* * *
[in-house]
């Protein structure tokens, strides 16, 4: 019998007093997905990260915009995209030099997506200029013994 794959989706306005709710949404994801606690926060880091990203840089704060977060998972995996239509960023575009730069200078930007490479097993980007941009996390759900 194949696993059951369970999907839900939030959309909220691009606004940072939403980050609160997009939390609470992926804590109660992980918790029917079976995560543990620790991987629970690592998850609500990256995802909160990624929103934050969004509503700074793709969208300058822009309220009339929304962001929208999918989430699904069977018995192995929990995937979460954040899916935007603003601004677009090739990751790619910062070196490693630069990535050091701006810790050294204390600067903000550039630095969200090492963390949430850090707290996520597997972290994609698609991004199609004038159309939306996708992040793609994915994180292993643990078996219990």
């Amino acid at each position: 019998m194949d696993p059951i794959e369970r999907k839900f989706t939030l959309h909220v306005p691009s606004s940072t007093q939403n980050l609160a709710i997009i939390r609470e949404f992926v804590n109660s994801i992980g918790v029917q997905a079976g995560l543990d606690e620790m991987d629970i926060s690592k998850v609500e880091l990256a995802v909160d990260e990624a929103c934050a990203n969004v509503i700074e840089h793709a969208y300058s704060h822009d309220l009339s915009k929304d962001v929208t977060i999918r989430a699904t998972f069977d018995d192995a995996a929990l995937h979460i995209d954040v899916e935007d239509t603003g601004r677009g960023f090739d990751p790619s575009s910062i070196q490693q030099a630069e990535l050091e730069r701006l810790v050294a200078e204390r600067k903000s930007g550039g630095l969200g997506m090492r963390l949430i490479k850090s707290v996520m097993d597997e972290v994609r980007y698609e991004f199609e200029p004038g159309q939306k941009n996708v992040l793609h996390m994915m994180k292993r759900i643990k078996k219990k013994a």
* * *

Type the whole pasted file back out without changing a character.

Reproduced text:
[in-house]
């Protein structure tokens, strides 16, 4: 019998007093997905990260915009995209030099997506200029013994 794959989706306005709710949404994801606690926060880091990203840089704060977060998972995996239509960023575009730069200078930007490479097993980007941009996390759900 194949696993059951369970999907839900939030959309909220691009606004940072939403980050609160997009939390609470992926804590109660992980918790029917079976995560543990620790991987629970690592998850609500990256995802909160990624929103934050969004509503700074793709969208300058822009309220009339929304962001929208999918989430699904069977018995192995929990995937979460954040899916935007603003601004677009090739990751790619910062070196490693630069990535050091701006810790050294204390600067903000550039630095969200090492963390949430850090707290996520597997972290994609698609991004199609004038159309939306996708992040793609994915994180292993643990078996219990």
């Amino acid at each position: 019998m194949d696993p059951i794959e369970r999907k839900f989706t939030l959309h909220v306005p691009s606004s940072t007093q939403n980050l609160a709710i997009i939390r609470e949404f992926v804590n109660s994801i992980g918790v029917q997905a079976g995560l543990d606690e620790m991987d629970i926060s690592k998850v609500e880091l990256a995802v909160d990260e990624a929103c934050a990203n969004v509503i700074e840089h793709a969208y300058s704060h822009d309220l009339s915009k929304d962001v929208t977060i999918r989430a699904t998972f069977d018995d192995a995996a929990l995937h979460i995209d954040v899916e935007d239509t603003g601004r677009g960023f090739d990751p790619s575009s910062i070196q490693q030099a630069e990535l050091e730069r701006l810790v050294a200078e204390r600067k903000s930007g550039g630095l969200g997506m090492r963390l949430i490479k850090s707290v996520m097993d597997e972290v994609r980007y698609e991004f199609e200029p004038g159309q939306k941009n996708v992040l793609h996390m994915m994180k292993r759900i643990k078996k219990k013994a």